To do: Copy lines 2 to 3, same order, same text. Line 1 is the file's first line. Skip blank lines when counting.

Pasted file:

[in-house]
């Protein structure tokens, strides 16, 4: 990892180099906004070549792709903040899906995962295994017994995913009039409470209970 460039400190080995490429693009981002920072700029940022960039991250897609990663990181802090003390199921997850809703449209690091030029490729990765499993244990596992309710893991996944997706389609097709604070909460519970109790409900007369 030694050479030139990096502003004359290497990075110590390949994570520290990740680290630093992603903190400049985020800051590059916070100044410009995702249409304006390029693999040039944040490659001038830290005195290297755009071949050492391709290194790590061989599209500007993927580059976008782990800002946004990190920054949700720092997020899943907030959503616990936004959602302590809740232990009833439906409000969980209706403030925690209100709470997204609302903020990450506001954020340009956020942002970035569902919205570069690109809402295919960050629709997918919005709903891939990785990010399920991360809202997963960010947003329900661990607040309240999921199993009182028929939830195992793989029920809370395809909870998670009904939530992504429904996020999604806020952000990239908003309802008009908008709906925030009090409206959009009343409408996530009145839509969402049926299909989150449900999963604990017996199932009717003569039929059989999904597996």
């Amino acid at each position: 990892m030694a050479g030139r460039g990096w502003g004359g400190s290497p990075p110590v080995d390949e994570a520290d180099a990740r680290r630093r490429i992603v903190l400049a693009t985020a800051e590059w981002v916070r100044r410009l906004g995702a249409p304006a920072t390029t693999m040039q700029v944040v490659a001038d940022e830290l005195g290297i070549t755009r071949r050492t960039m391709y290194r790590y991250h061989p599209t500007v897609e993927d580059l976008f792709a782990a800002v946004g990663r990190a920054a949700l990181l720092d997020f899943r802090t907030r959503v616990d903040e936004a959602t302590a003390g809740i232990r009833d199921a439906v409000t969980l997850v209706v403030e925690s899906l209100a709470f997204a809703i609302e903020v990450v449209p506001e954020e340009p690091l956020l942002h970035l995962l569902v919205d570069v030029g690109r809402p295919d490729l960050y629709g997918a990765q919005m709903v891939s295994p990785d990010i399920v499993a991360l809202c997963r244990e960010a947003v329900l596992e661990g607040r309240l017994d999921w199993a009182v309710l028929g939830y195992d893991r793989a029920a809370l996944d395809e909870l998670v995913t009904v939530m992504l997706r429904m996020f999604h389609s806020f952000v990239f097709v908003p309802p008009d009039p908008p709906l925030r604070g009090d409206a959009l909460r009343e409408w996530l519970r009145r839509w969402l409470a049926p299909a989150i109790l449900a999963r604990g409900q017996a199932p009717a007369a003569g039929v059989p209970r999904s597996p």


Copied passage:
């Protein structure tokens, strides 16, 4: 990892180099906004070549792709903040899906995962295994017994995913009039409470209970 460039400190080995490429693009981002920072700029940022960039991250897609990663990181802090003390199921997850809703449209690091030029490729990765499993244990596992309710893991996944997706389609097709604070909460519970109790409900007369 030694050479030139990096502003004359290497990075110590390949994570520290990740680290630093992603903190400049985020800051590059916070100044410009995702249409304006390029693999040039944040490659001038830290005195290297755009071949050492391709290194790590061989599209500007993927580059976008782990800002946004990190920054949700720092997020899943907030959503616990936004959602302590809740232990009833439906409000969980209706403030925690209100709470997204609302903020990450506001954020340009956020942002970035569902919205570069690109809402295919960050629709997918919005709903891939990785990010399920991360809202997963960010947003329900661990607040309240999921199993009182028929939830195992793989029920809370395809909870998670009904939530992504429904996020999604806020952000990239908003309802008009908008709906925030009090409206959009009343409408996530009145839509969402049926299909989150449900999963604990017996199932009717003569039929059989999904597996």
């Amino acid at each position: 990892m030694a050479g030139r460039g990096w502003g004359g400190s290497p990075p110590v080995d390949e994570a520290d180099a990740r680290r630093r490429i992603v903190l400049a693009t985020a800051e590059w981002v916070r100044r410009l906004g995702a249409p304006a920072t390029t693999m040039q700029v944040v490659a001038d940022e830290l005195g290297i070549t755009r071949r050492t960039m391709y290194r790590y991250h061989p599209t500007v897609e993927d580059l976008f792709a782990a800002v946004g990663r990190a920054a949700l990181l720092d997020f899943r802090t907030r959503v616990d903040e936004a959602t302590a003390g809740i232990r009833d199921a439906v409000t969980l997850v209706v403030e925690s899906l209100a709470f997204a809703i609302e903020v990450v449209p506001e954020e340009p690091l956020l942002h970035l995962l569902v919205d570069v030029g690109r809402p295919d490729l960050y629709g997918a990765q919005m709903v891939s295994p990785d990010i399920v499993a991360l809202c997963r244990e960010a947003v329900l596992e661990g607040r309240l017994d999921w199993a009182v309710l028929g939830y195992d893991r793989a029920a809370l996944d395809e909870l998670v995913t009904v939530m992504l997706r429904m996020f999604h389609s806020f952000v990239f097709v908003p309802p008009d009039p908008p709906l925030r604070g009090d409206a959009l909460r009343e409408w996530l519970r009145r839509w969402l409470a049926p299909a989150i109790l449900a999963r604990g409900q017996a199932p009717a007369a003569g039929v059989p209970r999904s597996p």